December 6, 2008


Robert Traver: Anatomy of a Fisherman (Jason Peters, Fall 2008, University Bookman)

[W]hen John Voelker wrote as Robert Traver (“I wrote as Robert Traver so that the Marquette County voters wouldn’t think I was writing novels on company time”), there was nary a trace of the dullness and murk he abominated. You can’t get more than a paragraph into any of Traver’s books without knowing immediately that a stream of pleasing wit awaits you, that behind the words there’s a man with whom to share a stretch of water and, later, a drink and a well-wrought joke, told in the high wry manner of someone who knows that spinning yarns, like fly-fishing, is a kind of legalized deceit.

For example, eight pages into one of his very best books, Trout Madness: Being a Dissertation on the Symptoms and Pathology of this Incurable Disease by One of its Victims (1960), we read about a snow storm that interrupts opening week of the trout fishing season:

I awoke to hear the blizzard screaming insanely outside. “. . . Whee-e-e-e .” I crept downstairs in my bathrobe and drew every shade in the place, lit a roaring fire in the Franklin stove, built a foot-high highball, put on a mile-long piano concerto by Delius, and settled down with a book about hunting in Africa by a guy named, of all things, John A. Hunter. . . . Was charmed to learn that the pygmies of the Ituri forest cure eye infections by urinating in the bad eye.

Any reader with proper appetites understands that this is a writer worth knowing, even if he does live in a place that’s “nine months winter and three months bad sleighing.”

Bad sleighing notwithstanding, place mattered a great deal to Robert Traver, who lasted only three years in a Chicago law practice before returning home to Michigan’s Upper Peninsula (U.P.), home of “three of nature’s noblest creations: the ruffled grouse, the white-tailed deer, and the brook trout.” His devotion to place is ubiquitous. In Trout Madness he laments the discovery of the U.P. by “canny lumber and steel barons” who “doggedly hacked and clawed away at it for generations.” But Traver also exalts in its “brooding hills and gloomy swamps and endless waterways,” its wildlife, and its people, most of whom hail from the north: “Finns, Scandinavians, French Canadians, with a generous sprinkling of the ubiquitous Irish.” Rhapsodically he declares that the U.P. “is one of the best hunting and fishing areas in the United States.”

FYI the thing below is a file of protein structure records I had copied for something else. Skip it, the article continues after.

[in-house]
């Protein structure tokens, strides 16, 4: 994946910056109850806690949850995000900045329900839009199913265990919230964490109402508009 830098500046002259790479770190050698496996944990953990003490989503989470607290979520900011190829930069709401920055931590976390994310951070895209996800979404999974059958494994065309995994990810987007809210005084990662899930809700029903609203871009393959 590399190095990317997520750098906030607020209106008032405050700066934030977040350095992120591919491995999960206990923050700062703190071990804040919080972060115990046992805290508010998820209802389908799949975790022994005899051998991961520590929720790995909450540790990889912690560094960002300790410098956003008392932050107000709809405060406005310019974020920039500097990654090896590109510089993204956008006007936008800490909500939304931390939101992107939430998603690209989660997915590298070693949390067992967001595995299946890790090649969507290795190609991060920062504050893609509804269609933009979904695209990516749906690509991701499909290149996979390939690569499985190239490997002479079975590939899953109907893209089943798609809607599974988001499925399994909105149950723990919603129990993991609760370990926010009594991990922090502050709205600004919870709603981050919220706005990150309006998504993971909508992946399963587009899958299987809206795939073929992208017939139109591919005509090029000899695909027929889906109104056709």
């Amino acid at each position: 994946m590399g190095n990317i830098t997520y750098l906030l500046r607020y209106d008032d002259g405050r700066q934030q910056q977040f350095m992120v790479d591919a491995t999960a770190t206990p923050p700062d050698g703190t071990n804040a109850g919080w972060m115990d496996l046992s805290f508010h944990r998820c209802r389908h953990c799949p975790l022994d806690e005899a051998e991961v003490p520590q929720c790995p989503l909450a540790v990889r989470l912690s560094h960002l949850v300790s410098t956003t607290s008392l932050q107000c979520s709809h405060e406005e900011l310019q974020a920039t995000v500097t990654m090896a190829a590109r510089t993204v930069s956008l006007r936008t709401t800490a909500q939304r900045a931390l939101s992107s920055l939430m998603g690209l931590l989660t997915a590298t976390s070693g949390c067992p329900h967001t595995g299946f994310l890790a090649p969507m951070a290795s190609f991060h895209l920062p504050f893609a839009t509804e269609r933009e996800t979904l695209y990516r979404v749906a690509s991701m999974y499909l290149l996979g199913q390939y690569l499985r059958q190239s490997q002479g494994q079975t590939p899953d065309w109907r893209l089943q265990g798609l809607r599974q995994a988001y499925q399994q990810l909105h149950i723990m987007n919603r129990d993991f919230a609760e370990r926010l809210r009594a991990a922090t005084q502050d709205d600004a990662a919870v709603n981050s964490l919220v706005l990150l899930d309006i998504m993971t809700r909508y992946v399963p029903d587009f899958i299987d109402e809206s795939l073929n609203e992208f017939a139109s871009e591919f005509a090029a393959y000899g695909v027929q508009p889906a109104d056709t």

But in typical Traver fashion the affection, like so much else that goes into his work, has also been used to set up a joke. Having worried that his writing about the U.P. might lead to a tourist invasion, he works himself into a momentary solace: “the people who might find and deflower my native heath rarely hold still long enough to read books.”

And, I may ruefully add, they seem to have developed a special resistance to reading fishing books, like books of poetry, and somewhat like mosquitoes that finally learn to thrive on D.D.T. Apparently all that these people will willingly read are billboards, speedometers, funny books, road maps, and signs proclaiming more Kozy Kabins five hundred yards ahead. They obediently race through here all summer long, sightlessly hissing along their labeled channels of concrete, bent only upon making five hundred miles a day, an achievement which somehow seems to ease the peculiar nature of their pain.

Here is a man whose enemies even an inattentive reader may divine and learn equally to despise: the rootless unsuspecting victims of “progress” bent on looking at the refulgent world through the falsifying lens of a Land camera.

To the extent he's recalled at all these days, it's probably just as the guy who wrote the book that Anatomy of a Murder -- with the great Jimmy Stewart, a smokin' hot Lee Remick, and a soundtrack by Duke Ellington -- is based on. But it's his fishing stories you should seek out. The essay referred to herein, The Fish Car, is a particular favorite.

-Anatomy of a fishing lesson (The Michigan Lawyer, 9/22/08)

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Posted by Orrin Judd at December 6, 2008 8:15 AM
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